Book Review: “The Last Gunfight”

“The Last Gunfight – The Real Story of the Shootout at the O.K. Corral, and How It Changed the American … Continued

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The Last Gunfight – The Real Story of the Shootout at the O.K. Corral, and How It Changed the American West” By Jeff Guinn, 392 pps., published by Simon & Schuster

Let’s start with the title. It wasn’t the last gunfight in the Old West, and it didn’t take place at the O.K. Corral, and it didn’t change anything, but it probably is the real story of this infamous and deadly 30 seconds, or at least as close as anyone’s ever going to get to it. The shootout between the Earps and Doc Holliday on one side, and Ike and Billy Clanton, the McLowry brothers, and Billy Claiborne on the other, was one of the very rare face-to-face instances of gunslinging in a time and place where backshooting was the norm, and, along with the unpleasantness at the Little Big Horn is probably the single most famous episode of the Wild, Wild West.

Mr. Guinn’s great strength is not as a writer (He’s OK, but no better), but as a historian. He has dug up information that no one else has, and what emerges is a picture of the times and people that is unlike anything you’re going to see on a movie screen.

A few examples: Wyatt was what people then called a ne’er do-well. He aspired to a chief lawman’s job, money, and the respect of the community and never got any of them. He spent the entirety of his long life in and out of poverty. On the way to the O.K. Corral, he carried his Colt Peacemaker (not a Buntline Special) not in a holster, but in a special canvas-lined pocket. At the famous waterhole shootout where he split Curly Bill Brocius’ chest with a load of buckshot as bullets shredded his coat, he stood his ground because his pistol belt (he was wearing one then) slipped down around his hips and he couldn’t move.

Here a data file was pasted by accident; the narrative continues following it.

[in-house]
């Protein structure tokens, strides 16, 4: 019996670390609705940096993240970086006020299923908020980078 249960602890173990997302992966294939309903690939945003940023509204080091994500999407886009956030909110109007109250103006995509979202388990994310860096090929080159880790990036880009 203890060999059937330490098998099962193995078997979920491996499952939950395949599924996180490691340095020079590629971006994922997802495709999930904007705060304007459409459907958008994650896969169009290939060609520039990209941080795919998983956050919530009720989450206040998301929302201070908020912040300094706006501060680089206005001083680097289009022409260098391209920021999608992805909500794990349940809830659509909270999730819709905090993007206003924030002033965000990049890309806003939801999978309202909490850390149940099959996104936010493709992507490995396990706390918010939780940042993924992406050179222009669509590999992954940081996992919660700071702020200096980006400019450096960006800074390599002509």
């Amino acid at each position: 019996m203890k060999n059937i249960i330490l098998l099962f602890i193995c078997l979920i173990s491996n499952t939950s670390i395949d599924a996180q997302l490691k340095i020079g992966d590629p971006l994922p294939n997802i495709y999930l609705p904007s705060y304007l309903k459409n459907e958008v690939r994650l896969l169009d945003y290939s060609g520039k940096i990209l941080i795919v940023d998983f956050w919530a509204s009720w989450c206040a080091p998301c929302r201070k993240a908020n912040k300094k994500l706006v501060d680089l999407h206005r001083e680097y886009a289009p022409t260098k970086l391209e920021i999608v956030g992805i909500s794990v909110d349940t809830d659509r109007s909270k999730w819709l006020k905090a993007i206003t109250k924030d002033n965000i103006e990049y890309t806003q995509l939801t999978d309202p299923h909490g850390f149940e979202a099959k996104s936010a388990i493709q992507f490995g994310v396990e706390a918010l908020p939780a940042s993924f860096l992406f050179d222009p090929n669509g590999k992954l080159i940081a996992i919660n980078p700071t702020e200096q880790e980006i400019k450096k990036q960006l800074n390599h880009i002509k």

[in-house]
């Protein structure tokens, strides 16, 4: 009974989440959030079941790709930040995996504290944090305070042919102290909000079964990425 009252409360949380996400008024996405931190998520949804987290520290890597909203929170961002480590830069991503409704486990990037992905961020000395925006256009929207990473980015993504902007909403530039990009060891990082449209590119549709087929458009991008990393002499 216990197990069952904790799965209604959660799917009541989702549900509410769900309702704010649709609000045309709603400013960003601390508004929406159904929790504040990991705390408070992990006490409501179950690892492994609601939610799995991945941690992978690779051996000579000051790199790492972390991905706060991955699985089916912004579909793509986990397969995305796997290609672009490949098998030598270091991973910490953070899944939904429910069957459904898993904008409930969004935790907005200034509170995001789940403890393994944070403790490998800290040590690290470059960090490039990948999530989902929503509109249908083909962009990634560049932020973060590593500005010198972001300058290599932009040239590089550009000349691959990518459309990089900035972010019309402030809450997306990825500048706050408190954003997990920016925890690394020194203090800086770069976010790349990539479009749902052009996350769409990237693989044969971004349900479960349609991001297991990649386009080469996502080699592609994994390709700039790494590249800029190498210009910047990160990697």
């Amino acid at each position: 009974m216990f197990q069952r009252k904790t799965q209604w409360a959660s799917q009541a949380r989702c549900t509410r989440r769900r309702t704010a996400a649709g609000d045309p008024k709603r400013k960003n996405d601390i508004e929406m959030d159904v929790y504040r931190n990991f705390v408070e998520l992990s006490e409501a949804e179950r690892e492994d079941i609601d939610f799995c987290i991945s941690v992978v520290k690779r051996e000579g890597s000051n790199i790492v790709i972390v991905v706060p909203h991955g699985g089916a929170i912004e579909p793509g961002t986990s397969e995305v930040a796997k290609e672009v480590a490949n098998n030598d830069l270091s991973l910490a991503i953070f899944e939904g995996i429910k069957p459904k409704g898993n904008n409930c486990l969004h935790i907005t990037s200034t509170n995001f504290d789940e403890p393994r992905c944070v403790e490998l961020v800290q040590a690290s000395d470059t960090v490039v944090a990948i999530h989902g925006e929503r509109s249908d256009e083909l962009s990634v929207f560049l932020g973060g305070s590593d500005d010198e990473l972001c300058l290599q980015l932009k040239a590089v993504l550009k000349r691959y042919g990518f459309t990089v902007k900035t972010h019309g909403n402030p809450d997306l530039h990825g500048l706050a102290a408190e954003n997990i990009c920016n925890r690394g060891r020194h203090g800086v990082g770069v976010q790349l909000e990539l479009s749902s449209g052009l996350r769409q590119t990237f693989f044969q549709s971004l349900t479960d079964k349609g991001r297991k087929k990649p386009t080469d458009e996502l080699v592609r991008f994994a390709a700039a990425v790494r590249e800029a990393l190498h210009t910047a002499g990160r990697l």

Earp’s reputation as a lawman was nowhere near what it was when he wore a badge as it was in later life. Take, for example, the scene in Kevin Costner’s movie where he walks into an out-of-control saloon, fires his shotgun into the ceiling, and says:

“My name is Wyatt Earp and it all ends now.”

If this had happened for real, the cowhands would have said:

“Who?”

“Would you mind spelling that?”

“Clear out, you damn belch!”

“Go f*** a duck!

But then he would have started cracking heads, because he was a genuinely tough customer with his fists and with his guns, and as his friend Bat Masterson later said, completely unacquainted with fear.

The first book about him was such an obvious package of lies that no publisher would buy it. The second one, by Stuart N. Lake, was just as untruthful, but far more skillfully packaged, and it was what made his reputation.

And so on.

On the other hand, Mr. Guinn provides so much information, most of it not central to the story, that your mind wanders dangerously, and you find yourself wondering instead what Snooki is going to look like in 10 years, and you are tempted to cry, as I did, “Enough, for God’s sake, let’s get to the gunplay.”

On the whole, though, it’s worth the read, although you’ll never be able to watch a movie about the O.K. Corral again without snickering.